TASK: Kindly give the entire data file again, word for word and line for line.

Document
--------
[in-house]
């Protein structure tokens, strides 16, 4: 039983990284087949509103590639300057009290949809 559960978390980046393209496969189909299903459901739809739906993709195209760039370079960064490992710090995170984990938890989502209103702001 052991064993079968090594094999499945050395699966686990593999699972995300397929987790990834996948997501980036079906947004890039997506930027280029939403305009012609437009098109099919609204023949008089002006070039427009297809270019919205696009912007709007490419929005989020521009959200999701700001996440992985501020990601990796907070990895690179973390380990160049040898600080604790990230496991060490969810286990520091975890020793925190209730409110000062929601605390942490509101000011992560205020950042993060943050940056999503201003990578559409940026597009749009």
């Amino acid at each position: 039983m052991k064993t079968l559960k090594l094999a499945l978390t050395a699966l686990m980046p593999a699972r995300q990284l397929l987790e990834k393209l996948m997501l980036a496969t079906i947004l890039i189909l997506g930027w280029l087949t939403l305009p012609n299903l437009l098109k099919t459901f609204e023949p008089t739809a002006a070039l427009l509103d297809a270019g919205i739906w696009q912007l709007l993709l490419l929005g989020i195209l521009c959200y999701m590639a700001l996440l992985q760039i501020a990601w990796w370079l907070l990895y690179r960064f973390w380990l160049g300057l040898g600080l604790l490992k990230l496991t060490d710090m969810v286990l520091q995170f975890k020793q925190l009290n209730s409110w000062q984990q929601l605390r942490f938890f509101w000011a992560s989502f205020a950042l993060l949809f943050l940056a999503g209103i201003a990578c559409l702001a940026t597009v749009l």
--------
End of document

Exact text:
[in-house]
């Protein structure tokens, strides 16, 4: 039983990284087949509103590639300057009290949809 559960978390980046393209496969189909299903459901739809739906993709195209760039370079960064490992710090995170984990938890989502209103702001 052991064993079968090594094999499945050395699966686990593999699972995300397929987790990834996948997501980036079906947004890039997506930027280029939403305009012609437009098109099919609204023949008089002006070039427009297809270019919205696009912007709007490419929005989020521009959200999701700001996440992985501020990601990796907070990895690179973390380990160049040898600080604790990230496991060490969810286990520091975890020793925190209730409110000062929601605390942490509101000011992560205020950042993060943050940056999503201003990578559409940026597009749009």
């Amino acid at each position: 039983m052991k064993t079968l559960k090594l094999a499945l978390t050395a699966l686990m980046p593999a699972r995300q990284l397929l987790e990834k393209l996948m997501l980036a496969t079906i947004l890039i189909l997506g930027w280029l087949t939403l305009p012609n299903l437009l098109k099919t459901f609204e023949p008089t739809a002006a070039l427009l509103d297809a270019g919205i739906w696009q912007l709007l993709l490419l929005g989020i195209l521009c959200y999701m590639a700001l996440l992985q760039i501020a990601w990796w370079l907070l990895y690179r960064f973390w380990l160049g300057l040898g600080l604790l490992k990230l496991t060490d710090m969810v286990l520091q995170f975890k020793q925190l009290n209730s409110w000062q984990q929601l605390r942490f938890f509101w000011a992560s989502f205020a950042l993060l949809f943050l940056a999503g209103i201003a990578c559409l702001a940026t597009v749009l």